After a lifetime in the limelight, Sir Edmund Hillary, the first person to climb Mount Everest, has kept the publicity machine rolling lately by appearing in a television commercial promoting an all-terrain vehicle. But never fully sharing in that prestige or fame was Tenzing Norgay, the Sherpa guide responsible for getting Hillary to the summit in 1953. Tenzing and his fellow guides spent years of arduous, dangerous work for low wages, catering to an often cocky, arrogant group of rich adventurers.
In this biography of Tenzing, the author paints a graphic and often grim portrait of this Sherpa and the whole Himalayan mountain guide culture. Frostbite was a constant problem, and Sherpas feared losing their toes and fingers, which would lead to the loss of their ability to do their jobs. Douglas, editor of the Alpine Journal, the oldest mountaineering publication in the world, has spent two decades on expeditions to the world’s most challenging peaks.
This biography includes personal interviews with those who knew Tenzing well and climbed with him. Its publication coincides with the 50th anniversary of the historic climb by Tenzing and Hillary.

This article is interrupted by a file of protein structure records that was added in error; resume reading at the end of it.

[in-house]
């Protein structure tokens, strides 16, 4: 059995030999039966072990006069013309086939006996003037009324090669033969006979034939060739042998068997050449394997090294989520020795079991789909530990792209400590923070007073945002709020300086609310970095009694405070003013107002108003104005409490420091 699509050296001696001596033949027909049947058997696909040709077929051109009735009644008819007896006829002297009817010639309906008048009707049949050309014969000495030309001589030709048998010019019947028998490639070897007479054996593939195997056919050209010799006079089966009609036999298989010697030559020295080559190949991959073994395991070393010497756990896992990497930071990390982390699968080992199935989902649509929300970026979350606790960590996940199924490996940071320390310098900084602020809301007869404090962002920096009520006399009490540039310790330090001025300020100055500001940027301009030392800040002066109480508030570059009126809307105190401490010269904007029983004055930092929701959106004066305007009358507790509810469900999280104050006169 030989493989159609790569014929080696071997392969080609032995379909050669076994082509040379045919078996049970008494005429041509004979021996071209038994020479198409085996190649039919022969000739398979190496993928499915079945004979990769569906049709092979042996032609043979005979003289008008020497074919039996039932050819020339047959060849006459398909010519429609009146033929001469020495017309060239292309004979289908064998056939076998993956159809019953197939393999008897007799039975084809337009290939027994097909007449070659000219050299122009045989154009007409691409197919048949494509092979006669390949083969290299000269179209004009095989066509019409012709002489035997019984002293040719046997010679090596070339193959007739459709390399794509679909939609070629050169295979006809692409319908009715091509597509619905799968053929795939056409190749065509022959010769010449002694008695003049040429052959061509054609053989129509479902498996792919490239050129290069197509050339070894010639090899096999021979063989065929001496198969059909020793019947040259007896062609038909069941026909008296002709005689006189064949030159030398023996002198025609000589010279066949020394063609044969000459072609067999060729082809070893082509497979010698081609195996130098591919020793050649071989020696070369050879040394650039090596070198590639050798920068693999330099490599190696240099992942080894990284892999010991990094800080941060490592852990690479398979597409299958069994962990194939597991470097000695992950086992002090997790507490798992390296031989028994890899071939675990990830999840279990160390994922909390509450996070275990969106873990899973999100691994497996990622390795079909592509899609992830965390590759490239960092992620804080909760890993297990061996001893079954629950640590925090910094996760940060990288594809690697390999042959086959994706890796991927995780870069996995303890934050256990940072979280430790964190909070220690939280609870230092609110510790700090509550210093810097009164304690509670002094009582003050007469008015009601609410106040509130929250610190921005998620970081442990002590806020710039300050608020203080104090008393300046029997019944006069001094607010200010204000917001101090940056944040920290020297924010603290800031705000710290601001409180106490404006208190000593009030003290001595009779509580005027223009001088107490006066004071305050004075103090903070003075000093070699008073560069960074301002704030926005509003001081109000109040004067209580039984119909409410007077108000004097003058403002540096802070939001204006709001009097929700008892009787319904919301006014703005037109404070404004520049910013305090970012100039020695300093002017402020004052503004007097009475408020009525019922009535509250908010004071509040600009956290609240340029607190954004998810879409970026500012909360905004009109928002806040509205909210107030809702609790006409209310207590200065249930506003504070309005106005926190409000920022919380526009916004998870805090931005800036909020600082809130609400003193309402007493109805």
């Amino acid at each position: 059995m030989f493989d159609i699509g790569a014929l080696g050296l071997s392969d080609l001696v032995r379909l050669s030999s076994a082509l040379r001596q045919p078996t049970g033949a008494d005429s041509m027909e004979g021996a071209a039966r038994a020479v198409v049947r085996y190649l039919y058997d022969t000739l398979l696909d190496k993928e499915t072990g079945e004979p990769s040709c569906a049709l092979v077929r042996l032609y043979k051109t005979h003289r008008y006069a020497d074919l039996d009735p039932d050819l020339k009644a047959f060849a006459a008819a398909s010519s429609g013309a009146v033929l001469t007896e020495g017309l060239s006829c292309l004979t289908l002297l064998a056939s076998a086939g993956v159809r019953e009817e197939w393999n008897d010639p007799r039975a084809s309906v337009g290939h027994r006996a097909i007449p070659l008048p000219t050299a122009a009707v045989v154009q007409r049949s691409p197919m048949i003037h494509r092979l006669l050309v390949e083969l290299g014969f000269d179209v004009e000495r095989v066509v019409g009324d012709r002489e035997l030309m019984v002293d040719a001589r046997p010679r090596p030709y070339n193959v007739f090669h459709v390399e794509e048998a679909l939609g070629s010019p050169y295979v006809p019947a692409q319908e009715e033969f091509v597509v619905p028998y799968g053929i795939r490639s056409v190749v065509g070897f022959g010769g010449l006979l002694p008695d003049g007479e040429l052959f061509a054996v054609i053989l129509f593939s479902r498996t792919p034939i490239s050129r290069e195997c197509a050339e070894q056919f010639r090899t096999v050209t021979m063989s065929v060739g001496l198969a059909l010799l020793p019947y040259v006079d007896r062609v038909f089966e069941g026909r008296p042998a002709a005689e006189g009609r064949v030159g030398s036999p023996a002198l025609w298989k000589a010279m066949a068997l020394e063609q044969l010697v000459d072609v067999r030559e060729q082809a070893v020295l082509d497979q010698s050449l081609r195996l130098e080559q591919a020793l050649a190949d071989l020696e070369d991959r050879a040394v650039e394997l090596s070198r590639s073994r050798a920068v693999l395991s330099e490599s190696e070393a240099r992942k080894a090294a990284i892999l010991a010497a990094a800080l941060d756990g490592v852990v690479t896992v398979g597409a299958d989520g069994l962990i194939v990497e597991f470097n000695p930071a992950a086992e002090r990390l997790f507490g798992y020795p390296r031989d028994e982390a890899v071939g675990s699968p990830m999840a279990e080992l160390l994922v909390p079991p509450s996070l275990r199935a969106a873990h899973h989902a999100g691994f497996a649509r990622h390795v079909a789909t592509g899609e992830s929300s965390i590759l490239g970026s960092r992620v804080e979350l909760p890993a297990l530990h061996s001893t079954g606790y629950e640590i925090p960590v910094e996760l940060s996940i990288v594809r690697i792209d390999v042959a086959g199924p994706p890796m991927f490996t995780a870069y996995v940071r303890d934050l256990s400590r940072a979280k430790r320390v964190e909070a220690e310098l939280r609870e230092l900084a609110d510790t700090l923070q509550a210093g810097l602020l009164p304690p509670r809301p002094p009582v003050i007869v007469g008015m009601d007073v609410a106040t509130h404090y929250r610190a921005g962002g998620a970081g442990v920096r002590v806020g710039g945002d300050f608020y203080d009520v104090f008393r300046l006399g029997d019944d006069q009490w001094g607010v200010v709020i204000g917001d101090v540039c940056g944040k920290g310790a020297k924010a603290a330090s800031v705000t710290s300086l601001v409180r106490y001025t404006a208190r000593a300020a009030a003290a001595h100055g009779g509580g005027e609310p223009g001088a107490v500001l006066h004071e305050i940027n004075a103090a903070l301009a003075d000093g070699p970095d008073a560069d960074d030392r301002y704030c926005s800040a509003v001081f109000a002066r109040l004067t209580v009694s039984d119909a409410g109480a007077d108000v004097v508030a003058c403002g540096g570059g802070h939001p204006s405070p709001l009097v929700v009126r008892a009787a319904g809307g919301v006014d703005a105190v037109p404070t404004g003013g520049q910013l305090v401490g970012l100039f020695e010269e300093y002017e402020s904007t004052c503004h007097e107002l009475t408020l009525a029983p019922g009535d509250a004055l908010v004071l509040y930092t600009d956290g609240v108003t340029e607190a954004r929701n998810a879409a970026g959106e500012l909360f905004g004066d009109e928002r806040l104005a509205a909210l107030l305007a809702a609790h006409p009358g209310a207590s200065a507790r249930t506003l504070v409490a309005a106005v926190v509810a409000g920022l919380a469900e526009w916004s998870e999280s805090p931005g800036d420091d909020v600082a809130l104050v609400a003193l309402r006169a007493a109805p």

During Tenzing’s early life in a Tibetan valley near Everest, mountaineering expeditions in that part of the world were still in an embryonic stage. Most local, skilled climbers did not see the commercial potential for these expeditions. Tenzing, however, realized that he could create a career for himself as a leader for Westerners. He consciously made an effort to professionalize the role and elevate the term “Sherpa” to mean more than day laborer. The book describes how Tenzing gained a following for himself among the other Sherpas, and with Western climbers, by acting like a leader and dressing the part. Instead of wearing hand-me-downs from clients, Tenzing created his own sharp-looking uniform.
While the Hillary-Tenzing conquest of Everest holds the potential marquee value for this book, the author concentrates on the culture of the Sherpa and Tenzing’s often conflicted life, as he achieved his own modicum of fame from the mountaineering community. Douglas presents a gloves-off look at the complex relationships between Sherpas and their clients. The Swiss were viewed as the best, since they treated the Sherpas as equals, usually rewarding them with the finest equipment after the quest. The English gentry, however, were frequently a different story. Tenzing once was reluctant to join an English expedition, worrying that these aloof individuals would treat him as servant.
Mountaineering is rapidly gaining in popularity as the sport becomes more affordable. This intoxicating book should be required reading for the uninitiated who will soon be putting their lives in the hands of these guides. They may come to appreciate summitting all that much more.
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